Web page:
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  • Your Help Needed to Guide Movement System Integration

    APTA is leading the way in advancing the integration of the movement system as the core of physical therapist (PT) practice, education, and research. Now the association needs input from you to take an important next step: making the crucial leap from the conceptual to the practical through the development of a movement system diagnosis framework and movement screen.

    Draft diagnosis and screening templates have been created by the Movement System task force and work groups, and APTA would like you to take them for a test drive and provide your comments by the June 1, 2019, deadline.

    "We're at an exciting point in the evolution of the movement system concept and now need the widest possible stakeholder input," said Sue Whitney, PT, PhD, APTA Board of Directors member and chair of the Movement System Task Force. "Many PTs have been incorporating movement system concepts into their practice and teaching for some time now, but the development of these diagnosis and screening resources has the potential to accelerate the adoption of these concepts across the profession. That's why participation in the review and comment process is so critical—with the development of a repository of movement system diagnoses and the development of the screening templates, we hope to move the bar and create excitement about using the movement system in daily practice."

    Evaluation of each template involves a 2-step process. For the diagnosis template, reviewers are asked to submit an example of a movement system diagnosis using a specially developed online form, and then provide feedback about the template itself. The movement screen—a tool that helps PTs identify patient movement impairments observed during functional tasks and activities so that they can pinpoint which additional tests and measures should be brought into play—doesn't need to be filled out, just reviewed and evaluated through an accompanying survey. Click here to view the templates and provide your feedback.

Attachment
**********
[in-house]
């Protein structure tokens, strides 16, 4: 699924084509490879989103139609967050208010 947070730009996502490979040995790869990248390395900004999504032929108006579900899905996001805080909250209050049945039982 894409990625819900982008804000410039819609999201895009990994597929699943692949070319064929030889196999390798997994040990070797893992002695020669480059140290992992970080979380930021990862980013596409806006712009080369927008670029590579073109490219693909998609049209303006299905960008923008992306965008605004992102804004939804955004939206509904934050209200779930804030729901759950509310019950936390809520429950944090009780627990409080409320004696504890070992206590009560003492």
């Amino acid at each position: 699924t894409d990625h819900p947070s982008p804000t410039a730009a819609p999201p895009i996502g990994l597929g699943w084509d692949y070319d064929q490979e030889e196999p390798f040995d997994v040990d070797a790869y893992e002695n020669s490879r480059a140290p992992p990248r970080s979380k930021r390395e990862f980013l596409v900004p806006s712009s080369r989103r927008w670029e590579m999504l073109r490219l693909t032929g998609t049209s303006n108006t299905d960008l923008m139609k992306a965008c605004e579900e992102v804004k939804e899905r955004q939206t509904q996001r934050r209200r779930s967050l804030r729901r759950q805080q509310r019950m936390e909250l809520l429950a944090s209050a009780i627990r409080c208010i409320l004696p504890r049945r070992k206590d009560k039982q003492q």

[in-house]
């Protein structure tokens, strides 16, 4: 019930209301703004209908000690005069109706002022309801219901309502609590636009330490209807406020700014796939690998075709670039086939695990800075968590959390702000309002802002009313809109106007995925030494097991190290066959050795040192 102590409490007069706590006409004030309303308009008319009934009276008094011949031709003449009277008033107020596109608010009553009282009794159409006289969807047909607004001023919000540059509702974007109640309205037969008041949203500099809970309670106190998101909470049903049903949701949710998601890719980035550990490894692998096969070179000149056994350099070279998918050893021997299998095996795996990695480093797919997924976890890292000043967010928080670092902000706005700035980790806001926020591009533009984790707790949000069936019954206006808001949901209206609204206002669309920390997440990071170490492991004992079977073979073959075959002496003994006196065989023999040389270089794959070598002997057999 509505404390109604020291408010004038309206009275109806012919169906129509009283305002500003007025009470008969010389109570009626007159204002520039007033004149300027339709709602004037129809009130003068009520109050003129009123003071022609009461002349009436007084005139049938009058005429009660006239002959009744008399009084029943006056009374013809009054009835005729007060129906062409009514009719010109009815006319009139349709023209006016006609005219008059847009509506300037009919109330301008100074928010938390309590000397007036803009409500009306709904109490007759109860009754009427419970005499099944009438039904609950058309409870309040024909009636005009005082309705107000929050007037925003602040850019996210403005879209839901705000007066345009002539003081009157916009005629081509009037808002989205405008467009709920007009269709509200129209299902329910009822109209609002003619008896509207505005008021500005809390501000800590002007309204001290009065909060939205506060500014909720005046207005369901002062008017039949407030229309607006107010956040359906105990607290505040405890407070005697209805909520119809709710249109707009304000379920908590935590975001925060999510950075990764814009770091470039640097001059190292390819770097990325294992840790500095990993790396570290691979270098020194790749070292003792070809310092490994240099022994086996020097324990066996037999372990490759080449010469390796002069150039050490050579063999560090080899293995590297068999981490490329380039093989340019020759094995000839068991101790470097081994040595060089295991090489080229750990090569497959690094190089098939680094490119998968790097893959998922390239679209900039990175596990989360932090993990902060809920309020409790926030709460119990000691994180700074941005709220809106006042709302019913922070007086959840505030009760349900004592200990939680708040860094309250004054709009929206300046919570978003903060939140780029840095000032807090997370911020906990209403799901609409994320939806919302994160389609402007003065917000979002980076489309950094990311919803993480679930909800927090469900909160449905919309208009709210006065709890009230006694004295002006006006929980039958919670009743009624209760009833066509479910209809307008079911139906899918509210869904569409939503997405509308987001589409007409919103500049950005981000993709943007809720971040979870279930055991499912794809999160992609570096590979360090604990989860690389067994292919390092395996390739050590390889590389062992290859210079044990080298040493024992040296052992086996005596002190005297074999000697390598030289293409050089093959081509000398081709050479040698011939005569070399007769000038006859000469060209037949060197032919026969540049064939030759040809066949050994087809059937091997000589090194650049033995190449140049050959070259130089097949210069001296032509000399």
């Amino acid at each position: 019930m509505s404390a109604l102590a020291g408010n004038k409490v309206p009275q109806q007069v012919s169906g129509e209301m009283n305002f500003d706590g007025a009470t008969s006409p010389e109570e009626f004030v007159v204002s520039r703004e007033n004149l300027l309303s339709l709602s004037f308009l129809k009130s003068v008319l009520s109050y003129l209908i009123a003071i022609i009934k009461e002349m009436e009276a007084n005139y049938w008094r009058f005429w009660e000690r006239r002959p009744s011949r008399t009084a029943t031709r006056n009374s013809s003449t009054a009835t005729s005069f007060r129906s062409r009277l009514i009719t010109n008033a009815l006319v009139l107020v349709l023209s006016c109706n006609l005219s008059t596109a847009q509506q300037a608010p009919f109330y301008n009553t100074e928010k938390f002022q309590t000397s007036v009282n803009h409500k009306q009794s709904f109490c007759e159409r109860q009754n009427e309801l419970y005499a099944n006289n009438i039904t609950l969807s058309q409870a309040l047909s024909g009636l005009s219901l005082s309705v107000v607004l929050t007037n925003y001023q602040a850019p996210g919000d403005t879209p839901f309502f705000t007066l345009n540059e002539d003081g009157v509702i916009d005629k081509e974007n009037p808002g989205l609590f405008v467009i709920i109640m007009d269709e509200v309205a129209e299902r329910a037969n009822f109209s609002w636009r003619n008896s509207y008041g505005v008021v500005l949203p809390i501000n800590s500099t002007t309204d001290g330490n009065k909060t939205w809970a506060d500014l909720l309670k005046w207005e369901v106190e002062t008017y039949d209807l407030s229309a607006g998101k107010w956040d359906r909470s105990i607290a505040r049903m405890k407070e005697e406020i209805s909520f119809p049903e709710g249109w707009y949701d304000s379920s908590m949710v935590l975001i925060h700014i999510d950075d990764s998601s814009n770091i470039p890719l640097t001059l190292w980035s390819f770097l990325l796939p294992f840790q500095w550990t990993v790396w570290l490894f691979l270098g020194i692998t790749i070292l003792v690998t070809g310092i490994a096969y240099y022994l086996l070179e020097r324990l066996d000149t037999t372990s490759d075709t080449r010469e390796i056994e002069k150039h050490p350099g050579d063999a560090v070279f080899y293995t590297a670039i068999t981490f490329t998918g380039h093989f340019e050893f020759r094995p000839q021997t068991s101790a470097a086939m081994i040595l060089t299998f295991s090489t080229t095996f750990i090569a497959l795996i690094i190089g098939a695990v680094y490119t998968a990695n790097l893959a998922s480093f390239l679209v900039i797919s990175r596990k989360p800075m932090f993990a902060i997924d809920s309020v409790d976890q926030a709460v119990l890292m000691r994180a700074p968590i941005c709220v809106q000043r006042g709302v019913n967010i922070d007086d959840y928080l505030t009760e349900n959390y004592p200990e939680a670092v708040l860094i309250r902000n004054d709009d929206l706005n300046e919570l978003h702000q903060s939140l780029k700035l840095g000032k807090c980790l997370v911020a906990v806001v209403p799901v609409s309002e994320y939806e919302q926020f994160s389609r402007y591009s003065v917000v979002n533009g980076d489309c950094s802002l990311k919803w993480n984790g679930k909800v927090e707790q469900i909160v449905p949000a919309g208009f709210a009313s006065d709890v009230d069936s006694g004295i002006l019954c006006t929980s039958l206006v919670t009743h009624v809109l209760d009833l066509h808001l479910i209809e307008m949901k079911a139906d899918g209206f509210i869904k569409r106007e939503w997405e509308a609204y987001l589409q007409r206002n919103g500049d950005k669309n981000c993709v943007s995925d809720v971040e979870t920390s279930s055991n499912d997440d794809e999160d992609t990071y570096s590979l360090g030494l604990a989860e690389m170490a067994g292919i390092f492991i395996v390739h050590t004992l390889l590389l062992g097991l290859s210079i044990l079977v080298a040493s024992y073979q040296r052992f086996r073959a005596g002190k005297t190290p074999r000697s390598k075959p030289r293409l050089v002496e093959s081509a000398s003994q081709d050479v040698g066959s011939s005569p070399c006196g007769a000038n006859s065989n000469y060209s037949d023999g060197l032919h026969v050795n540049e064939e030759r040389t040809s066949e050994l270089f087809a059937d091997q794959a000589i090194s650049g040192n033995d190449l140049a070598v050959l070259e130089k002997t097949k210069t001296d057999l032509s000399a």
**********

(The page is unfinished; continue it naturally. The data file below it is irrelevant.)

Work toward the development of the movement system concept in the physical therapy profession began in 2013, when APTA adopted a new vision statement with guiding principles that characterized the system as "the foundation of optimizing movement to improve the health of society." The association produced a white paper on the movement system in 2015 and held a Movement System Summit in 2016 that brought together 100 thought leaders to discuss how best to integrate the system throughout all facets of the profession. Since then, members of APTA’s Movement System Task Force have been developing resources to make widespread integration a reality.

    Want to learn more about the movement system? Visit APTA's Movement System webpage for a history of the association's work.

    Education Leadership Partnership Looks Back On a Productive Year

    When the purpose of a group is nothing less than "partnering to drive excellence in physical therapy education," you have every reason to expect that group to be doing, well…a lot of stuff. The 2018 annual report of the entities collectively known as the Education Leadership Partnership (ELP)—APTA, the American Council of Academic Physical Therapy (ACAPT), and the Academy of Physical Therapy Education (APTE)—shows how the group has been living up to that expectation while maintaining focus on important core values.

    The annual report recaps an important year for the collaborative group, documenting a year in which the partners took action on key initiatives around education research, including the approval of an educational research agenda, cosponsorship (with the Association of American Medical Colleges) of 2 medical education research certificate workshops (aka "MERCs"), the creation of an education research network, and the first-ever Grantsmanship and Mentorship in Education Research (aka "GAMER") workshop to help education researchers refine their abilities to secure grant funding.

    Education research wasn't the partnership's only area of focus, however. In 2018, the partners also held stakeholder meetings to develop action plans on clinical education, developed a framework to capture data related to physical therapist education, and provided a webinar and article, published in PTJ (Physical Therapy) on entrustable professional activities. Partnership members also formed a task force to address physical therapy program student debt.

    "It's been a busy year for the ELP," said Steven Chesbro, PT, DPT, EdD, APTA vice president of education, who helps to provide staff support to the partnership. "Progress in multiple areas is happening at a quick pace. The annual report provides a good snapshot of 2018, but we intend to keep stakeholders informed on an ongoing basis through the various partners' newsletters and other means—not only to maintain transparency, but to encourage as much participation as possible when ELP partners reach out for feedback."

    ELP comprises representatives from the 3 founding member organizations as well as ex-officio nonvoting members representing the American Board of Physical Therapy Residency and Fellowship Education, the American Board of Physical Therapy Specialties, the Commission on Accreditation in Physical Therapy Education, and the Federation of State Boards of Physical Therapy. Representatives from various areas of the clinical community—private practice, veterans, acute care, and health systems—also participate in the partnership.

    Want more information on the ELP, its history, and resources as they develop? Check out APTA's ELP webpage .